Case 31

Growing Pains of the Samburu Girl


  1. To show how harmful traditional practices can violate young girls in Kenya and lead to permanent injury

Narrative Case:

Blossom, a 10 years old Samburu girl from Kenya was brought to the hospital with severe bleeding and close to death. After consulting her mother, Blossom was found to have suffered an incomplete abortion after being 6 months pregnant. The pregnancy had followed being picked at a beading ceremony [1]. She had a ruptured spleen and injuries to her reproductive system. Her mother performed the abortion [2]. Blossom later returned to the hospital one year later with severe pneumonia and learnt that she had also contracted HIV. She was treated with herbs but without any success [3].

Learning points:

[1]. Girls are circumcised and beaded between the ages of nine to twelve. They are targeted based on their good family reputation and picked during cultural dances, or while in the bush looking after livestock.

[2]. Traditional crude methods are employed to bring about an abortion including the location of the 2nd trimester fetal skull in the pelvis or abdomen and the girl’s mother crushing it using her knee or elbow. This rarely leads to a complete abortion and results in an incomplete abortion with complications. If abortion fails and the baby is born, then it is supposed to be thrown in the forest to be eaten by wild animals as the baby is an outcast.

[3]. There is limited access to knowledge about HIV, treatments and services with peers being used as the primary knowledge resource. Home treatments with herbs are commonly used. Condom use is associated with HIV positive people and sex workers and they are not accessible in interior regions of the Samburu country where most of the beading activity takes place. Mortality and morbidity are significant in this group.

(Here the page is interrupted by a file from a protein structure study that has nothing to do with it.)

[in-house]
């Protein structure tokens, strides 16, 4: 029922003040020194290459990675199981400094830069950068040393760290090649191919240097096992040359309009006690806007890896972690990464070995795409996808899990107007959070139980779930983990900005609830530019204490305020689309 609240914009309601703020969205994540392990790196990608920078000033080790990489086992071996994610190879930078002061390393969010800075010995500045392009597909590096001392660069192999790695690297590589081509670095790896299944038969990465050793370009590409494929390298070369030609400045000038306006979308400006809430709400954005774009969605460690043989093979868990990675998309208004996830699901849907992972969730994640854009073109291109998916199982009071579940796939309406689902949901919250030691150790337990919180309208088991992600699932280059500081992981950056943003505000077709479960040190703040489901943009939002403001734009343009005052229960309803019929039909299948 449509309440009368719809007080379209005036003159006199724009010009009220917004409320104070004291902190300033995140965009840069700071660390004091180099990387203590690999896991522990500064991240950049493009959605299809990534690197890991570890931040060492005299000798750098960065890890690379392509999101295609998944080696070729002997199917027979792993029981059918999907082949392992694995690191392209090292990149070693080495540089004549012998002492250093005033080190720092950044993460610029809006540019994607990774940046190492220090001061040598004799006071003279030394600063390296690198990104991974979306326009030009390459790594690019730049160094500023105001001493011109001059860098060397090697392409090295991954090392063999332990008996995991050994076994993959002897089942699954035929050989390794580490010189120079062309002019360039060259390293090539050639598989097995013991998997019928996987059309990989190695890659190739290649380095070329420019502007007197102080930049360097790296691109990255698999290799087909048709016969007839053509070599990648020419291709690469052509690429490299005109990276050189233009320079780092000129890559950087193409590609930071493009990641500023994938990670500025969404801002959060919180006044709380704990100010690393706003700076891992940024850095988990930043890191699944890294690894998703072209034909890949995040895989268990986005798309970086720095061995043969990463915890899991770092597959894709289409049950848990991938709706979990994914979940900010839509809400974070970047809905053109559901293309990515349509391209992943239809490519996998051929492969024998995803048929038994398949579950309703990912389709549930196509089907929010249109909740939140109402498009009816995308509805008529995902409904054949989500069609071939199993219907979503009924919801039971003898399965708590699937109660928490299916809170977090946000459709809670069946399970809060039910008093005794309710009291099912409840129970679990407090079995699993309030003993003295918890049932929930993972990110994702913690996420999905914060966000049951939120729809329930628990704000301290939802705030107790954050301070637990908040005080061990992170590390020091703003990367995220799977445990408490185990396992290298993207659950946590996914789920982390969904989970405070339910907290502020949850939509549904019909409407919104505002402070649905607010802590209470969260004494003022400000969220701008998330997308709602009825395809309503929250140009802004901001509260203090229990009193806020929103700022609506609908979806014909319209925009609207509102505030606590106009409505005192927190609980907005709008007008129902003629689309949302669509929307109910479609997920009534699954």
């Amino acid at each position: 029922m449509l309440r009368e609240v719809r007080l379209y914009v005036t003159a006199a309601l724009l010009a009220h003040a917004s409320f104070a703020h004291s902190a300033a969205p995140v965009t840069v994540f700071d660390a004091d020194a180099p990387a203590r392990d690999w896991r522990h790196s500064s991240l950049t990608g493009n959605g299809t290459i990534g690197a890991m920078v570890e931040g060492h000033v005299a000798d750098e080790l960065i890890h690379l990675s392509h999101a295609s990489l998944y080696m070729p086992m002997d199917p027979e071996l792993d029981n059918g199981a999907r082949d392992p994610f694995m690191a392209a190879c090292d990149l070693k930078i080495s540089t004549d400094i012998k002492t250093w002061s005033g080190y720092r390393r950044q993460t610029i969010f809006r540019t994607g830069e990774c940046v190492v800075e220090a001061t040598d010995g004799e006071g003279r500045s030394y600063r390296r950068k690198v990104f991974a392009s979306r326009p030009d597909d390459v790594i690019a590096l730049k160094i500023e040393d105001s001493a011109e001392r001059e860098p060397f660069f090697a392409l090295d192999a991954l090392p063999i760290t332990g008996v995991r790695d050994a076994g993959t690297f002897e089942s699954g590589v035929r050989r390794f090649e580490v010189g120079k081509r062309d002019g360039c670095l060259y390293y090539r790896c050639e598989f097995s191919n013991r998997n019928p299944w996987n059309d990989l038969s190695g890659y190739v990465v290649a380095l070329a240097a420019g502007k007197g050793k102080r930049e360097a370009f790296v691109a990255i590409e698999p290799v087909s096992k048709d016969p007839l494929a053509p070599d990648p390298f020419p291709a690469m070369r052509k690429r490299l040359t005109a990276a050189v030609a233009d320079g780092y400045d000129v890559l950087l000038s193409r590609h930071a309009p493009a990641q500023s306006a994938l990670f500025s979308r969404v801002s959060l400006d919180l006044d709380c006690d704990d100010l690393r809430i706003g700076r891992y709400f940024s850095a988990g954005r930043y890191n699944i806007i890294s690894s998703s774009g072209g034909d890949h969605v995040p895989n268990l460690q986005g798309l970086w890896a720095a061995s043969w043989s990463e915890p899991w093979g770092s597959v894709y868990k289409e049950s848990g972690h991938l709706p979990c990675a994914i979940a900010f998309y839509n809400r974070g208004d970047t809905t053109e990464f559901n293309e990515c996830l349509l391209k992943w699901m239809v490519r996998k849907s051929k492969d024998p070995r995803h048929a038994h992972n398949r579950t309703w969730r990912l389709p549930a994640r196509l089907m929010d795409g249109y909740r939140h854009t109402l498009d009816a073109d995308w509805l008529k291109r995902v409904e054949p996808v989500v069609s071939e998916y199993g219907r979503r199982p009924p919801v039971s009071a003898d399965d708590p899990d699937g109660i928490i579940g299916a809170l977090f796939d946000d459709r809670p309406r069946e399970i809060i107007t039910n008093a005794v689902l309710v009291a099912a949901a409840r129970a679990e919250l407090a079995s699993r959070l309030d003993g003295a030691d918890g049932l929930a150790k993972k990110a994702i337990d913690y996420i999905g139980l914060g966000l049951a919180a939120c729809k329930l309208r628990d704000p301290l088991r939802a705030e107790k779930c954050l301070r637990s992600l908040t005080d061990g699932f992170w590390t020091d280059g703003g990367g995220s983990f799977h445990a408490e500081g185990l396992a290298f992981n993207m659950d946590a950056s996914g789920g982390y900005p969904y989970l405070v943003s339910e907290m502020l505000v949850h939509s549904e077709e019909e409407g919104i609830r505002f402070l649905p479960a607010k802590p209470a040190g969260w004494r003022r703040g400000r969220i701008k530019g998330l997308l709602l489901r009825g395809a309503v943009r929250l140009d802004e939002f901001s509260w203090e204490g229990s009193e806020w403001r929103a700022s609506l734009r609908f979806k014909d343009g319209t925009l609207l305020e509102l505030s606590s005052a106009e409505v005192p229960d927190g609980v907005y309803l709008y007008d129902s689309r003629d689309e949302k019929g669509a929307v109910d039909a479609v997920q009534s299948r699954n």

Background information

Beading of pre-pubescent girls in Samburu, a predominantly nomadic community in the North Central part of Kenya is a form of initiation. Traditionally young strong men aged 15-19 years of age, referred to as “morans” or “warriors” in the community are not allowed to marry. Mothers of young girls are expected to adorn them with beads as early as 10 years of age as a sign of “sexual engagement” to the “morans”. A hut is then built outside the main house for this “service” without any consideration for the girl regarding exposure to pregnancy, sexually transmissible infections and HIV/AIDS. If the girl does get pregnant she is treated as an outcast and so it is the mother’s obligation to ensure the pregnancy does not get to term. This harmful traditional practice leads to permanent injury to the reproductive system, increase in the spread of sexually traditional infections including HIV/AIDS and the end of their school life. The other rite of passage is female genital cutting after which the girls are deemed ready for marriage. Other complications associated with this practice are i) early and risky sexual encounters and ii) an early marriage and early childbearing.

This harmful traditional practice demands in-depth community dialogue with wider stakeholder participation to raise further awareness of its negative implications. The longer the girls stay in school then the better access there is to offer alternative rites of passage to them and their families. Primary prevention of HIV/AIDS in a setting where young girls cannot negotiate for safe sex, would benefit from use of women-centered products such as microbicides. Opportunities exist for use of multipurpose prevention technologies in prevention of both HIV and pregnancies, as well as education and rescue centers.


There are various initiatives to help these girls:

  1. Samburu girl’s foundation:
  2. Samburu Project Well Drilling Initiative- Changemakers:
  3. Wasichana Wote Wasome Project 2013-2015(UKAID):

AFFILIATIONS:  Kenya Medical Women’s (KMWA)/THE UNIVERSITY OF NAIROBI(UON)/Coalition On Violence Against Women (COVAW)

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